With the family in crisis—the case against one teenager resolved, but the case against the second young man still looming—Brianna’s life was about to take a dark new turn. It’s a turn that experts say, happens all too often to victims of sexual assault.

Montana’s Flathead Valley would no longer be home to Brianna Torres-Moore. Just months after her 16th birthday— angry, bitter, depressed, still reeling from what she said was her rape by two teenagers at a party after the homecoming football game, and after the run-in with her stepfather— Brianna was sent to live with her biological father in California.

Ann Curry, Dateline correspondent: Do you regret that decision?

Bridget Michlig, Brianna’s mother: Immensely.

The new horror would happen in the small northern California town of Groveland, near Yosemite National Park.

Curry: You were only there for two days before something unbelievable happened.

Brianna:  I was raped by my stepmother’s brother.

Curry: What happened?

Brianna: I awoke to my step uncle on top of me telling me that his pants were coming off and I’m trying to make as much noise as I can and nobody’s coming.

Brianna reported the assault to the sheriff. In Montana, her parents admitted at first, they didn’t believe it.

Curry: Anybody who hears this story that Brianna was raped here, in this area, she goes to California and that she’s raped again, is gonna be asking, “You gotta be kidding!”

Michael Michlig, Brianna's stepfather: It’s reliving a nightmare and was beyond our belief as well..

But by all accounts, it was true. Authorities charged Donald William Hart with rape, as well as committing lewd acts on Brianna’s younger half-sister. He pleaded guilty, and is serving an 8 year prison sentence.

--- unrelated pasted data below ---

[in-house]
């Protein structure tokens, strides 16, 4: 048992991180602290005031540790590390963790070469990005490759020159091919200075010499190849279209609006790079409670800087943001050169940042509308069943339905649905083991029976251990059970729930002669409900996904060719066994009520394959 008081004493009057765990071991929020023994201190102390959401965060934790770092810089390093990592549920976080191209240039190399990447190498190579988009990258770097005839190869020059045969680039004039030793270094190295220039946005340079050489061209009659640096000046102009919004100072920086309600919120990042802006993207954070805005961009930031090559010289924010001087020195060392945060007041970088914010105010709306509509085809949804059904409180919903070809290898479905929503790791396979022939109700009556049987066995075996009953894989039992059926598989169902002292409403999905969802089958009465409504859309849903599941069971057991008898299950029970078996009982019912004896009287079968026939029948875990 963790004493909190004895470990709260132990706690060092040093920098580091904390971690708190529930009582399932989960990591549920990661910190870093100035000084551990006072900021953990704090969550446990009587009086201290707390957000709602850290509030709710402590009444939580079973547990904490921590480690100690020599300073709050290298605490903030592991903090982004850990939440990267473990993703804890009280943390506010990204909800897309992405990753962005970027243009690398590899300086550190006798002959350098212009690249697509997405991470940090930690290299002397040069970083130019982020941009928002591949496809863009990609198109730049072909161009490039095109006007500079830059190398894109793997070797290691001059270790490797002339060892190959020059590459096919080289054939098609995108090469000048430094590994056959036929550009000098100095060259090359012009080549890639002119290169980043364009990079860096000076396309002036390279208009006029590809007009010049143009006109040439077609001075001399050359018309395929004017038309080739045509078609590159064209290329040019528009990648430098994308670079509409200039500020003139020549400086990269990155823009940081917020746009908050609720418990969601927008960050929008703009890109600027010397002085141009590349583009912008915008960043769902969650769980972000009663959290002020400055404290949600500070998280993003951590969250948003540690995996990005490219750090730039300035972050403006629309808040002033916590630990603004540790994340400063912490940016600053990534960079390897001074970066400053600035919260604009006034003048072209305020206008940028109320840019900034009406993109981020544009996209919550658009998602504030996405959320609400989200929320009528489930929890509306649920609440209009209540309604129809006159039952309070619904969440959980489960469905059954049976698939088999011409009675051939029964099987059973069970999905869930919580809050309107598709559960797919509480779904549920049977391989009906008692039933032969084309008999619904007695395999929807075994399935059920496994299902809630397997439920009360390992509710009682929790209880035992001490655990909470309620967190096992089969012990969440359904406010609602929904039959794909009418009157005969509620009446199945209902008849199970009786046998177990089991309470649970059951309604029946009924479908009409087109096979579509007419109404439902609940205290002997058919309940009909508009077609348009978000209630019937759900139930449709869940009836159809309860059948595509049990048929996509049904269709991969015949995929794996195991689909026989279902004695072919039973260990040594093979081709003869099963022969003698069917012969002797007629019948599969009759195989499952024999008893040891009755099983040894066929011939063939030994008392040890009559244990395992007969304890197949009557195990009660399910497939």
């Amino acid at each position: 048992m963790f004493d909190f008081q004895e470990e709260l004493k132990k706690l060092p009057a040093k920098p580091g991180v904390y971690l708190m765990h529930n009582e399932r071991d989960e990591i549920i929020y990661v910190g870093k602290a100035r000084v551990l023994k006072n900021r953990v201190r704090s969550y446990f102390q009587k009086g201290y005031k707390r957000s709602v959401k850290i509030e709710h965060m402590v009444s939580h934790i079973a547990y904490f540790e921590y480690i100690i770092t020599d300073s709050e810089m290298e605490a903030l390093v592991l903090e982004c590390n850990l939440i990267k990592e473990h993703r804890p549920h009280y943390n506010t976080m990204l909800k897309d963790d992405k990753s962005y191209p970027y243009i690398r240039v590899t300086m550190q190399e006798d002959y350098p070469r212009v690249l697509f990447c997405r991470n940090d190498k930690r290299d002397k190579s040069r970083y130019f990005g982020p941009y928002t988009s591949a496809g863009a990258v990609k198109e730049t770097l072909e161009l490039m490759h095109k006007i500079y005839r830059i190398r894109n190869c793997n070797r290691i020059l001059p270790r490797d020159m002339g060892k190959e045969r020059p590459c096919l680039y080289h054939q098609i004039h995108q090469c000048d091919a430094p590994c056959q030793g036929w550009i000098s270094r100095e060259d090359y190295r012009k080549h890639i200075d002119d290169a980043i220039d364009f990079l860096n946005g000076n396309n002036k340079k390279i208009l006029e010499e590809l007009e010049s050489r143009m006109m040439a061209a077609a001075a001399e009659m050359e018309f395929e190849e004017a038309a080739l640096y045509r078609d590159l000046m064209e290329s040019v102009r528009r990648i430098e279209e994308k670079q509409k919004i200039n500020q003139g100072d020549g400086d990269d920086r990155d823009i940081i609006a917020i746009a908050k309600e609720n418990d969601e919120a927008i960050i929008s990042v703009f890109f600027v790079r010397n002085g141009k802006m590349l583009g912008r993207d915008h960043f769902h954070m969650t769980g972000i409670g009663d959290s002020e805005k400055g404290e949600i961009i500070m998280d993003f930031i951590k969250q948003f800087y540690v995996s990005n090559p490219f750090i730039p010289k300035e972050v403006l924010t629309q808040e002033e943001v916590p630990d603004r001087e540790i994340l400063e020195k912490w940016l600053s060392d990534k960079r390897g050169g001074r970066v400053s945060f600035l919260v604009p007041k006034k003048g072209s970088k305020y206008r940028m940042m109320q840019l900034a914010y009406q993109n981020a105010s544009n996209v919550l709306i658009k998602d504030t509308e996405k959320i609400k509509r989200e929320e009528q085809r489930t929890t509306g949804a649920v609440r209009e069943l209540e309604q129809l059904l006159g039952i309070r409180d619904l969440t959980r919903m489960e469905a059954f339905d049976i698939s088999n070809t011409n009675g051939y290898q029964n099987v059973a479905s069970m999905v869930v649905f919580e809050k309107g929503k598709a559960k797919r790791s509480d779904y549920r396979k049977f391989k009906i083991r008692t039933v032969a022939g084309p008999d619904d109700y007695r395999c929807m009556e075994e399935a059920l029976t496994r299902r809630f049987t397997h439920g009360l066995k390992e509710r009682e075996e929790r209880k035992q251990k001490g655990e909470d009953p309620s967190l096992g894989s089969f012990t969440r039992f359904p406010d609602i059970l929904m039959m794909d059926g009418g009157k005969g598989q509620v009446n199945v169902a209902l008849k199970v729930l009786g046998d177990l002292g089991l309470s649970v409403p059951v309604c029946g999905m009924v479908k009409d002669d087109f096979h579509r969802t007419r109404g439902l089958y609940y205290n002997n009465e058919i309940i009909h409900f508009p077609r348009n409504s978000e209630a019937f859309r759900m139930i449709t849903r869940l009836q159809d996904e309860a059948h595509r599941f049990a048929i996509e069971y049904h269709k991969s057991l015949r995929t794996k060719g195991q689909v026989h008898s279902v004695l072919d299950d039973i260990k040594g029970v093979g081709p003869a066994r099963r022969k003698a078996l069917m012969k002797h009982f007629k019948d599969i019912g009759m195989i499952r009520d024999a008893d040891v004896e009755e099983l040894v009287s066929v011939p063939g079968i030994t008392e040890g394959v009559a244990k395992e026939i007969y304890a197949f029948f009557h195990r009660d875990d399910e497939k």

Curry: How do you make sense of this?

Bridget Michlig: I don’t.

Michael Michlig: We feel incredibly guilty that we let her go back there. I’m a dad. Bridget’s a mom. And Bri got hurt again. And it was on our watch.

Curry: How do you live with that?

Michael Michlig: You don’t. You can’t live with it.

Bridget Michlig: You just keep loving her.

Brianna had suffered a fate common to many rape victims, who by some estimates, because of post-traumatic stress, low self-esteem, and an inability to assess risk, are twice as likely to be attacked again. She would return to Montana, her life still in turmoil. Because while Patrick Larson had been placed on probation after admitting to sexual intercourse without consent, charges were still pending against the second teenager Brianna had accused of rape.

Travis Reynolds’ case would be sent to his home county, neighboring Flathead county. And while Brianna felt she now had a second chance at justice, she also faced a new and skeptical team of investigators.